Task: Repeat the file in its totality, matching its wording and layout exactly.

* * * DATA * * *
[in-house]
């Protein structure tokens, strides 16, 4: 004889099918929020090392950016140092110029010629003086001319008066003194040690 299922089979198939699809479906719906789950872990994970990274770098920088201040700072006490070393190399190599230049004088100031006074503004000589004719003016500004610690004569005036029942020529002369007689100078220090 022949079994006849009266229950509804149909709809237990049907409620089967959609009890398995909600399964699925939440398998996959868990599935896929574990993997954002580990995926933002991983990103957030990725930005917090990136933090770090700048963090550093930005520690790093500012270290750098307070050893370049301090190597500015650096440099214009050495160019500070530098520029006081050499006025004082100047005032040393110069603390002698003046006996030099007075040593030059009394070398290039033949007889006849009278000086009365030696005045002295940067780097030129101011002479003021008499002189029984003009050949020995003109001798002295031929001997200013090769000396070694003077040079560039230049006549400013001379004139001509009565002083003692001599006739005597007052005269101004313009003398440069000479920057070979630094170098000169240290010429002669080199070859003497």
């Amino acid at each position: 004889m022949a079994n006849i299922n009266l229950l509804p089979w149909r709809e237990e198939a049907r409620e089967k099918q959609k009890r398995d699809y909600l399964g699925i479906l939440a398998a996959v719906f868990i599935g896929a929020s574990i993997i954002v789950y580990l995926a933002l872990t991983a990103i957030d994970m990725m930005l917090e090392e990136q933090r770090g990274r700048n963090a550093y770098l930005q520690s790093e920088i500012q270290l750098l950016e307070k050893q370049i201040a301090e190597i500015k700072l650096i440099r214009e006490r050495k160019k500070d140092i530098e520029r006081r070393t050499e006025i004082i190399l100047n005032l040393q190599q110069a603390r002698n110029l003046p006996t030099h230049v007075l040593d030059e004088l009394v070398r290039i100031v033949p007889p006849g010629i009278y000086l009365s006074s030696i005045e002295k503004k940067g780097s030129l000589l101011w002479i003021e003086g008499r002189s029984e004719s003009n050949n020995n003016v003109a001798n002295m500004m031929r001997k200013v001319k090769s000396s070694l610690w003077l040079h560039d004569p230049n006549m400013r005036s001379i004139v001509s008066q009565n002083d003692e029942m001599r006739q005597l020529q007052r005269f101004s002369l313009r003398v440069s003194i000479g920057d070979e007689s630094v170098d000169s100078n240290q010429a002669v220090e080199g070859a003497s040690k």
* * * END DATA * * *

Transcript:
[in-house]
């Protein structure tokens, strides 16, 4: 004889099918929020090392950016140092110029010629003086001319008066003194040690 299922089979198939699809479906719906789950872990994970990274770098920088201040700072006490070393190399190599230049004088100031006074503004000589004719003016500004610690004569005036029942020529002369007689100078220090 022949079994006849009266229950509804149909709809237990049907409620089967959609009890398995909600399964699925939440398998996959868990599935896929574990993997954002580990995926933002991983990103957030990725930005917090990136933090770090700048963090550093930005520690790093500012270290750098307070050893370049301090190597500015650096440099214009050495160019500070530098520029006081050499006025004082100047005032040393110069603390002698003046006996030099007075040593030059009394070398290039033949007889006849009278000086009365030696005045002295940067780097030129101011002479003021008499002189029984003009050949020995003109001798002295031929001997200013090769000396070694003077040079560039230049006549400013001379004139001509009565002083003692001599006739005597007052005269101004313009003398440069000479920057070979630094170098000169240290010429002669080199070859003497």
């Amino acid at each position: 004889m022949a079994n006849i299922n009266l229950l509804p089979w149909r709809e237990e198939a049907r409620e089967k099918q959609k009890r398995d699809y909600l399964g699925i479906l939440a398998a996959v719906f868990i599935g896929a929020s574990i993997i954002v789950y580990l995926a933002l872990t991983a990103i957030d994970m990725m930005l917090e090392e990136q933090r770090g990274r700048n963090a550093y770098l930005q520690s790093e920088i500012q270290l750098l950016e307070k050893q370049i201040a301090e190597i500015k700072l650096i440099r214009e006490r050495k160019k500070d140092i530098e520029r006081r070393t050499e006025i004082i190399l100047n005032l040393q190599q110069a603390r002698n110029l003046p006996t030099h230049v007075l040593d030059e004088l009394v070398r290039i100031v033949p007889p006849g010629i009278y000086l009365s006074s030696i005045e002295k503004k940067g780097s030129l000589l101011w002479i003021e003086g008499r002189s029984e004719s003009n050949n020995n003016v003109a001798n002295m500004m031929r001997k200013v001319k090769s000396s070694l610690w003077l040079h560039d004569p230049n006549m400013r005036s001379i004139v001509s008066q009565n002083d003692e029942m001599r006739q005597l020529q007052r005269f101004s002369l313009r003398v440069s003194i000479g920057d070979e007689s630094v170098d000169s100078n240290q010429a002669v220090e080199g070859a003497s040690k």